A New Paradigm for Mammary Glands
What role do basal cells play in the genesis of breast cancer?

Contributor

Leif Ellisen, MD, PhD
Program Director, Breast Medical Oncology, Massachusetts General Hospital Cancer Center
Associate Professor of Medicine, Harvard Medical School
lellisen@partners.org

Efforts to understand the changes that the breast undergoes during pregnancy and lactation, and during the early development of cancer, have mostly focused on luminal cells, one of two types of epithelial cells in the mammary gland. Luminal cells carry out the important functions in lactation, lining the milk ducts and alveoli where they secrete milk. One type of luminal cell, known as a luminal progenitor, may also be the precursor to some of the most aggressive forms of breast cancer. The other epithelial cells, basal cells, are thought to function during lactation as mere contractile elements that circulate milk to the nipple, and have seemed to have a negligible role in cancer development.

Now, however, Leif Ellisen, MD, PhD, program director of Breast Medical Oncology at Massachusetts General Hospital Cancer Center, has discovered that it’s actually basal cells that initiate the changes that occur in luminal cells during pregnancy and lactation. This happens via a previously unknown basal-to- luminal cell signaling involving the gene p63, a master regulator of basal cell growth and responses. Dr. Ellisen’s findings, published in the January 27, 2014, issue of Developmental Cell 1, suggest that aberrations in this paracrine signaling (signals from nearby cell types) may also help explain variations in breast cancer risks, particularly among women with germline (inherited) BRCA1 mutations.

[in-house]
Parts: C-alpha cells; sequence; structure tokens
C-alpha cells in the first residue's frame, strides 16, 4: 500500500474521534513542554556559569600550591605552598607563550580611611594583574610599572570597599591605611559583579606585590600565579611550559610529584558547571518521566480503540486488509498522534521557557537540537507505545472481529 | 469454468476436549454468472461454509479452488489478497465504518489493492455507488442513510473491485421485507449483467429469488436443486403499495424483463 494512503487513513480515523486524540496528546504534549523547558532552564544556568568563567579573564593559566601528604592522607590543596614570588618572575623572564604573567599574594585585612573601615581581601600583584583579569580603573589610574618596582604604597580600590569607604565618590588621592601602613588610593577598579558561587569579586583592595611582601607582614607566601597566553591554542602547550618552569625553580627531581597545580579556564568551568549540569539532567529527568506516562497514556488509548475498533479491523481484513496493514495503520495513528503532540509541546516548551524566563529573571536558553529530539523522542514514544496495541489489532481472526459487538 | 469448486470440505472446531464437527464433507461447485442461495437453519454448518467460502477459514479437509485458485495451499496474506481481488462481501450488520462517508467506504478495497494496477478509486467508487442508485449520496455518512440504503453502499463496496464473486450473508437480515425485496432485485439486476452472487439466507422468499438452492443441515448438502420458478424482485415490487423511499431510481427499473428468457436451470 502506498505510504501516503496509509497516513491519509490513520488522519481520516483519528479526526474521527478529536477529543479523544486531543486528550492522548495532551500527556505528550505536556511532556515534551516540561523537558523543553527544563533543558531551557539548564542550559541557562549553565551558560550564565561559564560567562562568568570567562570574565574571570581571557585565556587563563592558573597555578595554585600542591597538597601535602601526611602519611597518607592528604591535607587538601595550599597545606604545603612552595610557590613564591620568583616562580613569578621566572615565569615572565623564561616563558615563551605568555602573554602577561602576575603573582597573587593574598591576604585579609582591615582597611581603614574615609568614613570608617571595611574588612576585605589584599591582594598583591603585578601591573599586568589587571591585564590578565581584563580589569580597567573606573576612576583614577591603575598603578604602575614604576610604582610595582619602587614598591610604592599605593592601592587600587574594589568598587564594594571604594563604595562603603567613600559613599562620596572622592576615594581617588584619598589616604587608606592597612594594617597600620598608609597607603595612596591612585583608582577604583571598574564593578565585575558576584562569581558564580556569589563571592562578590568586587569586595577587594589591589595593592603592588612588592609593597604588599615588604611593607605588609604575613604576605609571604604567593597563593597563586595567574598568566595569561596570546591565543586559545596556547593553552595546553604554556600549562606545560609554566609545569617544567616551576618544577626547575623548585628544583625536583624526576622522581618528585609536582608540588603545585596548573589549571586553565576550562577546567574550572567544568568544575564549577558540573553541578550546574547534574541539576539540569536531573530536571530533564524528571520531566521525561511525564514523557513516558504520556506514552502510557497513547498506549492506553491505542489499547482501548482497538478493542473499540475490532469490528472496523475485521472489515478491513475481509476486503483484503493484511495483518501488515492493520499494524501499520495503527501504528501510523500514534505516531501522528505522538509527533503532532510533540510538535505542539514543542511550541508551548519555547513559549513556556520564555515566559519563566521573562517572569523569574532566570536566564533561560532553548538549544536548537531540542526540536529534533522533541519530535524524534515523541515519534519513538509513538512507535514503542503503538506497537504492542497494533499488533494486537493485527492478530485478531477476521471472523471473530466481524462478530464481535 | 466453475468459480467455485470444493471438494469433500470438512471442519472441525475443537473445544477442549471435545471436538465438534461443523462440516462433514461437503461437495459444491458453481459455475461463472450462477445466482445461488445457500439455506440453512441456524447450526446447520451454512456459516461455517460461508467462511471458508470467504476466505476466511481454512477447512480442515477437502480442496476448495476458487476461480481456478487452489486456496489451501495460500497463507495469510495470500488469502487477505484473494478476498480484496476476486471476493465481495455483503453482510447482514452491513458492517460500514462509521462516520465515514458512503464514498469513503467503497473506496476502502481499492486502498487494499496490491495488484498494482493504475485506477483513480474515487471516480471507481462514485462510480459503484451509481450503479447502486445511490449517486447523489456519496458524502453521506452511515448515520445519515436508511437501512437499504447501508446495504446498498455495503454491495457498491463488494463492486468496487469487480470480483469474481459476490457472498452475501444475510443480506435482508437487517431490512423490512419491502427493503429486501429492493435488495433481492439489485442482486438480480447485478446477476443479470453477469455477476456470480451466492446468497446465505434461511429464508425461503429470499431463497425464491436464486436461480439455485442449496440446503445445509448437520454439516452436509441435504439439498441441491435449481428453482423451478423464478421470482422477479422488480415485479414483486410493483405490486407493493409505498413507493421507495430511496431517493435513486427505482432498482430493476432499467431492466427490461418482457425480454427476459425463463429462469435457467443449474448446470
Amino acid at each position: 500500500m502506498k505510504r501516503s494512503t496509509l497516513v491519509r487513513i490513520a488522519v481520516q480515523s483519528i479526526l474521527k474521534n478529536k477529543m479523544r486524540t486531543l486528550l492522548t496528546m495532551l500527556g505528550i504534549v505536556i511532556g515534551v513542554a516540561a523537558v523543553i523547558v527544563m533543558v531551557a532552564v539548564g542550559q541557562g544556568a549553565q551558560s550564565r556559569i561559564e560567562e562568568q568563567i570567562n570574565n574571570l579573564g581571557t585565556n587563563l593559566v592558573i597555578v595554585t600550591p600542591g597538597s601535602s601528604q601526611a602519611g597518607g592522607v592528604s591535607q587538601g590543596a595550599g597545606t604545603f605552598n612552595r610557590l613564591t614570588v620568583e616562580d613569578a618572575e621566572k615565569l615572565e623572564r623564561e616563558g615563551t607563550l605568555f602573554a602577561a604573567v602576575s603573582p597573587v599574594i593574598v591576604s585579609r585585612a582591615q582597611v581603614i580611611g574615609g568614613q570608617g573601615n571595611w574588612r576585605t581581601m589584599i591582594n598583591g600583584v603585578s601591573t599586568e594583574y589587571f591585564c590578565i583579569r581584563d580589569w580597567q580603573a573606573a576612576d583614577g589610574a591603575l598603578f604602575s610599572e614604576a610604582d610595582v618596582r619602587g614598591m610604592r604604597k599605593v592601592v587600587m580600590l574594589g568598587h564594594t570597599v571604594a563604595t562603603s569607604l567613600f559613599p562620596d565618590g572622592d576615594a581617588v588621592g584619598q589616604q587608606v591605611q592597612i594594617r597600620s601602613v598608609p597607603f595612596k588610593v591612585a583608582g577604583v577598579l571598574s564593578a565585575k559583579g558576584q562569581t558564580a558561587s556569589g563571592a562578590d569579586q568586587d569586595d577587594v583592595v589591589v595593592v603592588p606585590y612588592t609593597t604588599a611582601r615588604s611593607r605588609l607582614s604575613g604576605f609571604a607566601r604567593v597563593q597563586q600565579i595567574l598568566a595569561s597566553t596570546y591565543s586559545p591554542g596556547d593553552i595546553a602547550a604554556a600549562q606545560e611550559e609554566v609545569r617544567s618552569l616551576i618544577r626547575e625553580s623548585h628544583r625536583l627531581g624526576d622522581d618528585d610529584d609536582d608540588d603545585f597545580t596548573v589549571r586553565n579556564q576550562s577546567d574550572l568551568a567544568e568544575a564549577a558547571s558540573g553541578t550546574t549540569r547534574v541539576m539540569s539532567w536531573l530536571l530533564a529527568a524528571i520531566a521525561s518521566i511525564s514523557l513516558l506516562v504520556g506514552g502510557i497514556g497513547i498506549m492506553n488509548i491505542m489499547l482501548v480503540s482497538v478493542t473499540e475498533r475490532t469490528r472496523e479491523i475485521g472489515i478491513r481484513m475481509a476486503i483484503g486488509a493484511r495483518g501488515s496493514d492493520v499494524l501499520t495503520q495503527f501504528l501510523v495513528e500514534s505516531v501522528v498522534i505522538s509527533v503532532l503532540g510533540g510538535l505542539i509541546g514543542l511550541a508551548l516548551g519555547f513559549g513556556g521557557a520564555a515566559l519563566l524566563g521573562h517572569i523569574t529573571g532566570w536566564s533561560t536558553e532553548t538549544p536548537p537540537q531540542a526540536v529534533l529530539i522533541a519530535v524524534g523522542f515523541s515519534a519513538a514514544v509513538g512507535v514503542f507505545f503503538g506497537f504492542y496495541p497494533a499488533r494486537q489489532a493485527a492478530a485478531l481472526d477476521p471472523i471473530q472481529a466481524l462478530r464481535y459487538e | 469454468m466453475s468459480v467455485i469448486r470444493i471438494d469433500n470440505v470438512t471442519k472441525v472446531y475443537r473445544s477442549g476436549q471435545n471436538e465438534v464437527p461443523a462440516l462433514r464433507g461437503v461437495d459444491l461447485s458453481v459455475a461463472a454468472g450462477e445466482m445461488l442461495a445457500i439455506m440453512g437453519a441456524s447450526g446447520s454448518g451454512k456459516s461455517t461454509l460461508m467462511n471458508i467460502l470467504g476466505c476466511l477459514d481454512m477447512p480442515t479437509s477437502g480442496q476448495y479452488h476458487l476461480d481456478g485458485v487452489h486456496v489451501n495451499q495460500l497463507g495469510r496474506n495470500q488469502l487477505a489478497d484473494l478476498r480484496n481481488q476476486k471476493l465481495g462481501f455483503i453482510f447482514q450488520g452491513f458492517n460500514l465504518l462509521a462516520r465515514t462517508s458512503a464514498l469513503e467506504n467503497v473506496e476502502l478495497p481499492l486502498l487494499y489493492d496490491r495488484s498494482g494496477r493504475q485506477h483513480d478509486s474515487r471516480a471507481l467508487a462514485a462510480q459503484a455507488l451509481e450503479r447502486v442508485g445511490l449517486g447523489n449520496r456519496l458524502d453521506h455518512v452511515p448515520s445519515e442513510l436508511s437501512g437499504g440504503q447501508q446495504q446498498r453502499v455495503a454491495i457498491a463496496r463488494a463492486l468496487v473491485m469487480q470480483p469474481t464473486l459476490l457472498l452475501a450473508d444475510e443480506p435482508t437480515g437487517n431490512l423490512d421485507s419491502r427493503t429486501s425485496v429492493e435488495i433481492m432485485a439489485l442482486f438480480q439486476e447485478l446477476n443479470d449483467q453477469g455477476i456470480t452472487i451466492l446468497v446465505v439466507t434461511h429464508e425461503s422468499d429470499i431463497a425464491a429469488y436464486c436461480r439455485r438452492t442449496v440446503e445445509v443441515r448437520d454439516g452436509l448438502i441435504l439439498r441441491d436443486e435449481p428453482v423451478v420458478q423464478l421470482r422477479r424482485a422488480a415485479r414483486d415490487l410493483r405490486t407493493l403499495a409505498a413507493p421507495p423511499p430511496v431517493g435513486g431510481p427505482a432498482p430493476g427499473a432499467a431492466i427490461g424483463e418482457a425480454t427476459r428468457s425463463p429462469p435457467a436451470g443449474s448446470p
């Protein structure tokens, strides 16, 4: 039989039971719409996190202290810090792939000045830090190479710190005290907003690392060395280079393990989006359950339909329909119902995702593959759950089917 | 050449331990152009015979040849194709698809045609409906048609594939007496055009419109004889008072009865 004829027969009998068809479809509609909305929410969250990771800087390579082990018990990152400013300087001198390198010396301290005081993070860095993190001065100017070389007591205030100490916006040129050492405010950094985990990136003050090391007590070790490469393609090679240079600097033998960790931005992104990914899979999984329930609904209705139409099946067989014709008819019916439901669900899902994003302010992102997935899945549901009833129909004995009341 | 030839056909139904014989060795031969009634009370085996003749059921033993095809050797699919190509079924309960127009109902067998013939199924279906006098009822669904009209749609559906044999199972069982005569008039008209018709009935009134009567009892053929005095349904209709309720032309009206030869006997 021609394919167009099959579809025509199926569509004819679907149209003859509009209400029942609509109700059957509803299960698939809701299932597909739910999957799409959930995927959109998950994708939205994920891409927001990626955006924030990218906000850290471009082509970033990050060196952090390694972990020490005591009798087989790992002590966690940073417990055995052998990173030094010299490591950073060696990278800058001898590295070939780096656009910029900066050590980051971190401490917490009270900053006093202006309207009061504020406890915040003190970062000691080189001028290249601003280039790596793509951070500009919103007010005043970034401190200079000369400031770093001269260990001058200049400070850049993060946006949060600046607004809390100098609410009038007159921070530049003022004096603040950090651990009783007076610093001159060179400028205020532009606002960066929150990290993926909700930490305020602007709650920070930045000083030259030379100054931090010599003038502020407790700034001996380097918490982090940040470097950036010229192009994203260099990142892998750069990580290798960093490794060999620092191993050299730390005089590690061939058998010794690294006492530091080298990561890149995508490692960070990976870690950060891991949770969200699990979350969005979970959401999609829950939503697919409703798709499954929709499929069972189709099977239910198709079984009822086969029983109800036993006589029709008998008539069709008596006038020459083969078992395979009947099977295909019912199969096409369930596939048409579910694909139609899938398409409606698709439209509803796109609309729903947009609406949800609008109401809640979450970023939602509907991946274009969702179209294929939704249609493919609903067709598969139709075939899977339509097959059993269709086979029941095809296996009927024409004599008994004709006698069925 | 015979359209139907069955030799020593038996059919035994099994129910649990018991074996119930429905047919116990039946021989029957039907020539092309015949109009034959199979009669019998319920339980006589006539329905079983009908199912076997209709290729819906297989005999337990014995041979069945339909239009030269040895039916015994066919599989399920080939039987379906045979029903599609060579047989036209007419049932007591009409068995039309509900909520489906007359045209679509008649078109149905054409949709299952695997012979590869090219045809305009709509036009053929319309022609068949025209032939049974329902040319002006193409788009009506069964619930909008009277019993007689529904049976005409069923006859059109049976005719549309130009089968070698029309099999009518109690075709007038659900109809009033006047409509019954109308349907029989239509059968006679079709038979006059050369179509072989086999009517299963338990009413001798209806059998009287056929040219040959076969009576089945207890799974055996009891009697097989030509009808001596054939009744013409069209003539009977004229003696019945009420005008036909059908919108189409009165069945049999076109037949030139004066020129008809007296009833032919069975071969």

Basal Cells and Luminal Cells

Basal Cells and Luminal Cells
The maturation of luminal cells is spurred by a signal from basal cells, according to new research.

 

THE PARADOX OF TRIPLE NEGATIVE BREAST CANCER RISK

Triple negative breast cancer (TNBC), a very aggressive subtype, occurs in some women with BRCA1 mutations. Once TNBC tumors are established, they do not respond to hormone deprivation therapies. However, blocking hormones early, before the cancer develops, reduces the risk of this hormone- independent breast cancer. “This paradoxical clinical observation tells us that we don’t understand enough about the early steps of breast cancer development,” says Dr. Ellisen.

Breast cancer arises in the context of the whole mammary gland, in which basal and luminal cells are in close physical contact, yet little is known about their cellular interactions in either normal breast development or in cancer. However, researchers did know that rare germline mutations in the p63 gene affect mammary gland development. Dr. Ellisen’s group decided to delete p63 in just the breast’s basal cells in adult mice.

The Role of p63

The Role of p63
Basal cells express p63, which signals the luminal cells to initiate lactation. Failing to do this may contribute to the development of triple negative breast cancer.

BASAL-TO-LUMINAL CELL SIGNALING

Surprisingly, without that gene, the luminal progenitor cells failed to differentiate as normal during pregnancy into mature milk-producing luminal cells. Consequently, the mothers did not lactate.

 “Although we manipulated only the basal cells, the effects were all in the luminal cells,” Dr. Ellisen says. “This told us that the basal cells normally signal the luminal cells to initiate lactation, and the loss of p63 silenced the signal.”